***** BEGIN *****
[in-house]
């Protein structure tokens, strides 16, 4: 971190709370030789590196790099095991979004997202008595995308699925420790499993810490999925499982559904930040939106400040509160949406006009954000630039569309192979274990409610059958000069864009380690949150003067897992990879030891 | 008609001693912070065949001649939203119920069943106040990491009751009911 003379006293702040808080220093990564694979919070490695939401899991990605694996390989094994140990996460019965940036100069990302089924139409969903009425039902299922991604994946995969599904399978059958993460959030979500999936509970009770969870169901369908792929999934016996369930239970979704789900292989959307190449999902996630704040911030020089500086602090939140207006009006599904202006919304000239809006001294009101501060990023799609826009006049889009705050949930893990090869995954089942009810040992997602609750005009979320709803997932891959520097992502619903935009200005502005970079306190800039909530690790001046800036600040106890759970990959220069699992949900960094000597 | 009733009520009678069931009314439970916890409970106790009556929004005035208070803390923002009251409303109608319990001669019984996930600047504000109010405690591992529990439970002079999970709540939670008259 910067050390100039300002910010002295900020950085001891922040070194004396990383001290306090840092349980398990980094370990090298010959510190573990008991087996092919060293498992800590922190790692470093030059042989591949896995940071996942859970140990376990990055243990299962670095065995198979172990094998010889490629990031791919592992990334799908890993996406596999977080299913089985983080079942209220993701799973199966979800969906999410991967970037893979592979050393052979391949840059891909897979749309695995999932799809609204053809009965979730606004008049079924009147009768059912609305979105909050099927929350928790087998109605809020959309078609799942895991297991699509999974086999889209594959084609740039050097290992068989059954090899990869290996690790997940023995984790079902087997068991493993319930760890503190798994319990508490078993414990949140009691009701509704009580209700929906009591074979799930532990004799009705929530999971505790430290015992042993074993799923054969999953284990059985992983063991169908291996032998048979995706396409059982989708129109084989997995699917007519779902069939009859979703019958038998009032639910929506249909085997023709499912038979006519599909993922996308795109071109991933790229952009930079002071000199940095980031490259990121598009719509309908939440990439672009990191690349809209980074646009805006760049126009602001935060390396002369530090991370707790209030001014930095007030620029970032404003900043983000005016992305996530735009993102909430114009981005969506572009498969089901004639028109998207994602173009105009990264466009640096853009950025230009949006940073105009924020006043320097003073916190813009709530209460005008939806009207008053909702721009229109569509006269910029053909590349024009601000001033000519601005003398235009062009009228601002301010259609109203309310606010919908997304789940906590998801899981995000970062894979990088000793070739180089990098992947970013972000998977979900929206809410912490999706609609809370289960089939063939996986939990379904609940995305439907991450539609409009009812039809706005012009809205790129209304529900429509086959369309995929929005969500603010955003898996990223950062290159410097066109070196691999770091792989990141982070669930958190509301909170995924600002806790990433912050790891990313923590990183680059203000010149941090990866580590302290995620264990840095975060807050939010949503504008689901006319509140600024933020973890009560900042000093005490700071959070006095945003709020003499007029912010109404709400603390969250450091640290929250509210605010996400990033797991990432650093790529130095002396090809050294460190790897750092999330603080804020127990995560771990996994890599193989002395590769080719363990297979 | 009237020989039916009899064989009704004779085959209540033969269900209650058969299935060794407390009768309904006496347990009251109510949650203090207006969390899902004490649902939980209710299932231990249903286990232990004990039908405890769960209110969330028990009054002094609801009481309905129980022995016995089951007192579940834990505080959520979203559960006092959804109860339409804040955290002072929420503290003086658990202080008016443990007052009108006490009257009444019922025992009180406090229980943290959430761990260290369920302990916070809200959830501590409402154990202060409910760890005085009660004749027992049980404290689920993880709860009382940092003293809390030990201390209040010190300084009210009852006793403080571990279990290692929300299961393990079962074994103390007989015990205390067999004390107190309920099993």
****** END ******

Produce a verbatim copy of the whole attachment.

[in-house]
């Protein structure tokens, strides 16, 4: 971190709370030789590196790099095991979004997202008595995308699925420790499993810490999925499982559904930040939106400040509160949406006009954000630039569309192979274990409610059958000069864009380690949150003067897992990879030891 | 008609001693912070065949001649939203119920069943106040990491009751009911 003379006293702040808080220093990564694979919070490695939401899991990605694996390989094994140990996460019965940036100069990302089924139409969903009425039902299922991604994946995969599904399978059958993460959030979500999936509970009770969870169901369908792929999934016996369930239970979704789900292989959307190449999902996630704040911030020089500086602090939140207006009006599904202006919304000239809006001294009101501060990023799609826009006049889009705050949930893990090869995954089942009810040992997602609750005009979320709803997932891959520097992502619903935009200005502005970079306190800039909530690790001046800036600040106890759970990959220069699992949900960094000597 | 009733009520009678069931009314439970916890409970106790009556929004005035208070803390923002009251409303109608319990001669019984996930600047504000109010405690591992529990439970002079999970709540939670008259 910067050390100039300002910010002295900020950085001891922040070194004396990383001290306090840092349980398990980094370990090298010959510190573990008991087996092919060293498992800590922190790692470093030059042989591949896995940071996942859970140990376990990055243990299962670095065995198979172990094998010889490629990031791919592992990334799908890993996406596999977080299913089985983080079942209220993701799973199966979800969906999410991967970037893979592979050393052979391949840059891909897979749309695995999932799809609204053809009965979730606004008049079924009147009768059912609305979105909050099927929350928790087998109605809020959309078609799942895991297991699509999974086999889209594959084609740039050097290992068989059954090899990869290996690790997940023995984790079902087997068991493993319930760890503190798994319990508490078993414990949140009691009701509704009580209700929906009591074979799930532990004799009705929530999971505790430290015992042993074993799923054969999953284990059985992983063991169908291996032998048979995706396409059982989708129109084989997995699917007519779902069939009859979703019958038998009032639910929506249909085997023709499912038979006519599909993922996308795109071109991933790229952009930079002071000199940095980031490259990121598009719509309908939440990439672009990191690349809209980074646009805006760049126009602001935060390396002369530090991370707790209030001014930095007030620029970032404003900043983000005016992305996530735009993102909430114009981005969506572009498969089901004639028109998207994602173009105009990264466009640096853009950025230009949006940073105009924020006043320097003073916190813009709530209460005008939806009207008053909702721009229109569509006269910029053909590349024009601000001033000519601005003398235009062009009228601002301010259609109203309310606010919908997304789940906590998801899981995000970062894979990088000793070739180089990098992947970013972000998977979900929206809410912490999706609609809370289960089939063939996986939990379904609940995305439907991450539609409009009812039809706005012009809205790129209304529900429509086959369309995929929005969500603010955003898996990223950062290159410097066109070196691999770091792989990141982070669930958190509301909170995924600002806790990433912050790891990313923590990183680059203000010149941090990866580590302290995620264990840095975060807050939010949503504008689901006319509140600024933020973890009560900042000093005490700071959070006095945003709020003499007029912010109404709400603390969250450091640290929250509210605010996400990033797991990432650093790529130095002396090809050294460190790897750092999330603080804020127990995560771990996994890599193989002395590769080719363990297979 | 009237020989039916009899064989009704004779085959209540033969269900209650058969299935060794407390009768309904006496347990009251109510949650203090207006969390899902004490649902939980209710299932231990249903286990232990004990039908405890769960209110969330028990009054002094609801009481309905129980022995016995089951007192579940834990505080959520979203559960006092959804109860339409804040955290002072929420503290003086658990202080008016443990007052009108006490009257009444019922025992009180406090229980943290959430761990260290369920302990916070809200959830501590409402154990202060409910760890005085009660004749027992049980404290689920993880709860009382940092003293809390030990201390209040010190300084009210009852006793403080571990279990290692929300299961393990079962074994103390007989015990205390067999004390107190309920099993």